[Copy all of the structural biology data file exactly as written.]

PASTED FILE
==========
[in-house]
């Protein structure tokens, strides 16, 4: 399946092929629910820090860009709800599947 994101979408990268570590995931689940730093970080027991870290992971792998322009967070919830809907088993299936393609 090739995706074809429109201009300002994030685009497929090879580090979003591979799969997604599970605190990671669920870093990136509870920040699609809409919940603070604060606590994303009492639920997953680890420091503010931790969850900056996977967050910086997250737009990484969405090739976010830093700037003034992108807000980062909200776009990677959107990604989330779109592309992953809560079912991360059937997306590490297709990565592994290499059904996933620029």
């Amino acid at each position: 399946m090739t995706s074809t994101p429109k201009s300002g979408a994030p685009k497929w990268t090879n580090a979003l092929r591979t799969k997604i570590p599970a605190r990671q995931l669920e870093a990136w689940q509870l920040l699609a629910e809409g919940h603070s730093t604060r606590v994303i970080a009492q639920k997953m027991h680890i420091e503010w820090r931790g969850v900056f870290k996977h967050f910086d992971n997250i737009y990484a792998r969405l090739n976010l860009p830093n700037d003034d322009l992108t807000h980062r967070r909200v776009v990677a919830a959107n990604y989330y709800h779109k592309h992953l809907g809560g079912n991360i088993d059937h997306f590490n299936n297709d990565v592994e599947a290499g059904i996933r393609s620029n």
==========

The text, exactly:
[in-house]
């Protein structure tokens, strides 16, 4: 399946092929629910820090860009709800599947 994101979408990268570590995931689940730093970080027991870290992971792998322009967070919830809907088993299936393609 090739995706074809429109201009300002994030685009497929090879580090979003591979799969997604599970605190990671669920870093990136509870920040699609809409919940603070604060606590994303009492639920997953680890420091503010931790969850900056996977967050910086997250737009990484969405090739976010830093700037003034992108807000980062909200776009990677959107990604989330779109592309992953809560079912991360059937997306590490297709990565592994290499059904996933620029």
């Amino acid at each position: 399946m090739t995706s074809t994101p429109k201009s300002g979408a994030p685009k497929w990268t090879n580090a979003l092929r591979t799969k997604i570590p599970a605190r990671q995931l669920e870093a990136w689940q509870l920040l699609a629910e809409g919940h603070s730093t604060r606590v994303i970080a009492q639920k997953m027991h680890i420091e503010w820090r931790g969850v900056f870290k996977h967050f910086d992971n997250i737009y990484a792998r969405l090739n976010l860009p830093n700037d003034d322009l992108t807000h980062r967070r909200v776009v990677a919830a959107n990604y989330y709800h779109k592309h992953l809907g809560g079912n991360i088993d059937h997306f590490n299936n297709d990565v592994e599947a290499g059904i996933r393609s620029n």